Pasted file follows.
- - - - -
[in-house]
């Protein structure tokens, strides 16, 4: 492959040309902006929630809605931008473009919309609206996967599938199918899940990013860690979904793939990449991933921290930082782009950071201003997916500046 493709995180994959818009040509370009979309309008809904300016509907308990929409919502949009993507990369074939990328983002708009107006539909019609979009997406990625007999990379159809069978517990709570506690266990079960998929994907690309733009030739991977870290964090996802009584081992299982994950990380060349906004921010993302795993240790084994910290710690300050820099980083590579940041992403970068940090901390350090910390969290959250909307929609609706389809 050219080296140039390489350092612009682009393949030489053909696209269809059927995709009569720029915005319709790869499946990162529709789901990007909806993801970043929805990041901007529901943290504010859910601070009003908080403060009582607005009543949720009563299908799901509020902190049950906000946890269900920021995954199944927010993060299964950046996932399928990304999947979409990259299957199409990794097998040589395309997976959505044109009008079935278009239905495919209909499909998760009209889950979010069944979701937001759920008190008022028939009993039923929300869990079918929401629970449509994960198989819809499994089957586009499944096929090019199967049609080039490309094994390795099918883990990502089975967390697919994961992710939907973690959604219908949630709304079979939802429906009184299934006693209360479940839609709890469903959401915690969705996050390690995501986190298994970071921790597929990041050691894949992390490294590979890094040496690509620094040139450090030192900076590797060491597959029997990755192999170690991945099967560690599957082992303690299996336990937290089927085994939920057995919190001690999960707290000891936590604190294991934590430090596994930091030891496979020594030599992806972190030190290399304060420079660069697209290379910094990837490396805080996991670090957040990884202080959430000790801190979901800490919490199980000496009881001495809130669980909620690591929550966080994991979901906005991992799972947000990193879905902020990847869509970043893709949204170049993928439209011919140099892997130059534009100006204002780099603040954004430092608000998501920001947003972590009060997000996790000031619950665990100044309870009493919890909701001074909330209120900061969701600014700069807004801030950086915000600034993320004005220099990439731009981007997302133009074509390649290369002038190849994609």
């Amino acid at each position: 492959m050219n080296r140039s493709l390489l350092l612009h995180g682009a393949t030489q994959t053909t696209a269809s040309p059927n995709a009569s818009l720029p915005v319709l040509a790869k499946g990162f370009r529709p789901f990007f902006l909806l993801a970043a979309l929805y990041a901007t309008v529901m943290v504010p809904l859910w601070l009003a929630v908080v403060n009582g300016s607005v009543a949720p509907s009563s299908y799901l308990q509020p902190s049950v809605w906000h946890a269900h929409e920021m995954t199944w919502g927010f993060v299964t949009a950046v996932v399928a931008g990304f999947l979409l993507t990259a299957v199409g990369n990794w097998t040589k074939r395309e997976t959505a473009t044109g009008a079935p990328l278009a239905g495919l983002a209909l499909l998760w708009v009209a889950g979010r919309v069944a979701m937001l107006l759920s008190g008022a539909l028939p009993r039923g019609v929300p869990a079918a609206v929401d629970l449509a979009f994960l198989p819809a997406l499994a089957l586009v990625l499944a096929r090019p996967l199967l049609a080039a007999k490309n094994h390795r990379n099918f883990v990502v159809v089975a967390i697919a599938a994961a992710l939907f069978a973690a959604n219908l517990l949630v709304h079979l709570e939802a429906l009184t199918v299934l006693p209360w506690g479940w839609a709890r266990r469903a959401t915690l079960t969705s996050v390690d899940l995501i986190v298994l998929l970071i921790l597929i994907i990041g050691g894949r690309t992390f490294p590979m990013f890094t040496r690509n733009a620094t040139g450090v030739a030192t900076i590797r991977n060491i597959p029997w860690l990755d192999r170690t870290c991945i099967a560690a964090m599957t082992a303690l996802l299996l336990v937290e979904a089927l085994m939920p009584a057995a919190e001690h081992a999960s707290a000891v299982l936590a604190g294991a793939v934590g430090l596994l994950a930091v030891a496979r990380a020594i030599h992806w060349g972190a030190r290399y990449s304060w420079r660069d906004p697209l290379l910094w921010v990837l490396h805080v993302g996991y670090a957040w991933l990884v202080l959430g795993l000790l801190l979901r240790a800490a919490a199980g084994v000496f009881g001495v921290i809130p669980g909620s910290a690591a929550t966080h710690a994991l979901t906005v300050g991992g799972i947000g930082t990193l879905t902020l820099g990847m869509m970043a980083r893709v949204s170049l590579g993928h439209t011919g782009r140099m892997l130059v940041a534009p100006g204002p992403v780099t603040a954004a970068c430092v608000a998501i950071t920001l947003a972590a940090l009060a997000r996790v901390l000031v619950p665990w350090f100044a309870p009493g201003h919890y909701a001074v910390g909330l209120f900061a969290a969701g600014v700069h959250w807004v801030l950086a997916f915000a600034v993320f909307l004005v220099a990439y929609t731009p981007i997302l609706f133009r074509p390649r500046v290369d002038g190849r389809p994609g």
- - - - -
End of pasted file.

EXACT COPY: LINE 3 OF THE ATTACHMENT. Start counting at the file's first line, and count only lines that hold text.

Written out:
């Amino acid at each position: 492959m050219n080296r140039s493709l390489l350092l612009h995180g682009a393949t030489q994959t053909t696209a269809s040309p059927n995709a009569s818009l720029p915005v319709l040509a790869k499946g990162f370009r529709p789901f990007f902006l909806l993801a970043a979309l929805y990041a901007t309008v529901m943290v504010p809904l859910w601070l009003a929630v908080v403060n009582g300016s607005v009543a949720p509907s009563s299908y799901l308990q509020p902190s049950v809605w906000h946890a269900h929409e920021m995954t199944w919502g927010f993060v299964t949009a950046v996932v399928a931008g990304f999947l979409l993507t990259a299957v199409g990369n990794w097998t040589k074939r395309e997976t959505a473009t044109g009008a079935p990328l278009a239905g495919l983002a209909l499909l998760w708009v009209a889950g979010r919309v069944a979701m937001l107006l759920s008190g008022a539909l028939p009993r039923g019609v929300p869990a079918a609206v929401d629970l449509a979009f994960l198989p819809a997406l499994a089957l586009v990625l499944a096929r090019p996967l199967l049609a080039a007999k490309n094994h390795r990379n099918f883990v990502v159809v089975a967390i697919a599938a994961a992710l939907f069978a973690a959604n219908l517990l949630v709304h079979l709570e939802a429906l009184t199918v299934l006693p209360w506690g479940w839609a709890r266990r469903a959401t915690l079960t969705s996050v390690d899940l995501i986190v298994l998929l970071i921790l597929i994907i990041g050691g894949r690309t992390f490294p590979m990013f890094t040496r690509n733009a620094t040139g450090v030739a030192t900076i590797r991977n060491i597959p029997w860690l990755d192999r170690t870290c991945i099967a560690a964090m599957t082992a303690l996802l299996l336990v937290e979904a089927l085994m939920p009584a057995a919190e001690h081992a999960s707290a000891v299982l936590a604190g294991a793939v934590g430090l596994l994950a930091v030891a496979r990380a020594i030599h992806w060349g972190a030190r290399y990449s304060w420079r660069d906004p697209l290379l910094w921010v990837l490396h805080v993302g996991y670090a957040w991933l990884v202080l959430g795993l000790l801190l979901r240790a800490a919490a199980g084994v000496f009881g001495v921290i809130p669980g909620s910290a690591a929550t966080h710690a994991l979901t906005v300050g991992g799972i947000g930082t990193l879905t902020l820099g990847m869509m970043a980083r893709v949204s170049l590579g993928h439209t011919g782009r140099m892997l130059v940041a534009p100006g204002p992403v780099t603040a954004a970068c430092v608000a998501i950071t920001l947003a972590a940090l009060a997000r996790v901390l000031v619950p665990w350090f100044a309870p009493g201003h919890y909701a001074v910390g909330l209120f900061a969290a969701g600014v700069h959250w807004v801030l950086a997916f915000a600034v993320f909307l004005v220099a990439y929609t731009p981007i997302l609706f133009r074509p390649r500046v290369d002038g190849r389809p994609g």